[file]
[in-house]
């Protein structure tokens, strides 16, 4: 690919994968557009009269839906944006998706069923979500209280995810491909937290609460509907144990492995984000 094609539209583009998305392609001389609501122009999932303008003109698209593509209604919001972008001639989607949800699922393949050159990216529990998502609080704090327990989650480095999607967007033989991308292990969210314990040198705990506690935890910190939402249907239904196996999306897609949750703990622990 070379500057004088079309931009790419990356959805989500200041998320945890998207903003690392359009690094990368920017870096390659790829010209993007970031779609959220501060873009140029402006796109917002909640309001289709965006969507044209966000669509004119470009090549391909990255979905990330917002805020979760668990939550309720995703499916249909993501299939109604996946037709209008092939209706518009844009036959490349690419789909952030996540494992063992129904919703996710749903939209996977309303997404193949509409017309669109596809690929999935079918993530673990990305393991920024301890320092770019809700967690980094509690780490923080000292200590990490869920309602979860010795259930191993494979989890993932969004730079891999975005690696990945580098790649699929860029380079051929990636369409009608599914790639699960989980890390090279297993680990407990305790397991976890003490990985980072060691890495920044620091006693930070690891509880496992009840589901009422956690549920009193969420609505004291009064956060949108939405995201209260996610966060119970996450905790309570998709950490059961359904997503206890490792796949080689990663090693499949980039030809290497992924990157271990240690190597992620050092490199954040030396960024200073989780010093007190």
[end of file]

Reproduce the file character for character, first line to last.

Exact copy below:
[in-house]
């Protein structure tokens, strides 16, 4: 690919994968557009009269839906944006998706069923979500209280995810491909937290609460509907144990492995984000 094609539209583009998305392609001389609501122009999932303008003109698209593509209604919001972008001639989607949800699922393949050159990216529990998502609080704090327990989650480095999607967007033989991308292990969210314990040198705990506690935890910190939402249907239904196996999306897609949750703990622990 070379500057004088079309931009790419990356959805989500200041998320945890998207903003690392359009690094990368920017870096390659790829010209993007970031779609959220501060873009140029402006796109917002909640309001289709965006969507044209966000669509004119470009090549391909990255979905990330917002805020979760668990939550309720995703499916249909993501299939109604996946037709209008092939209706518009844009036959490349690419789909952030996540494992063992129904919703996710749903939209996977309303997404193949509409017309669109596809690929999935079918993530673990990305393991920024301890320092770019809700967690980094509690780490923080000292200590990490869920309602979860010795259930191993494979989890993932969004730079891999975005690696990945580098790649699929860029380079051929990636369409009608599914790639699960989980890390090279297993680990407990305790397991976890003490990985980072060691890495920044620091006693930070690891509880496992009840589901009422956690549920009193969420609505004291009064956060949108939405995201209260996610966060119970996450905790309570998709950490059961359904997503206890490792796949080689990663090693499949980039030809290497992924990157271990240690190597992620050092490199954040030396960024200073989780010093007190």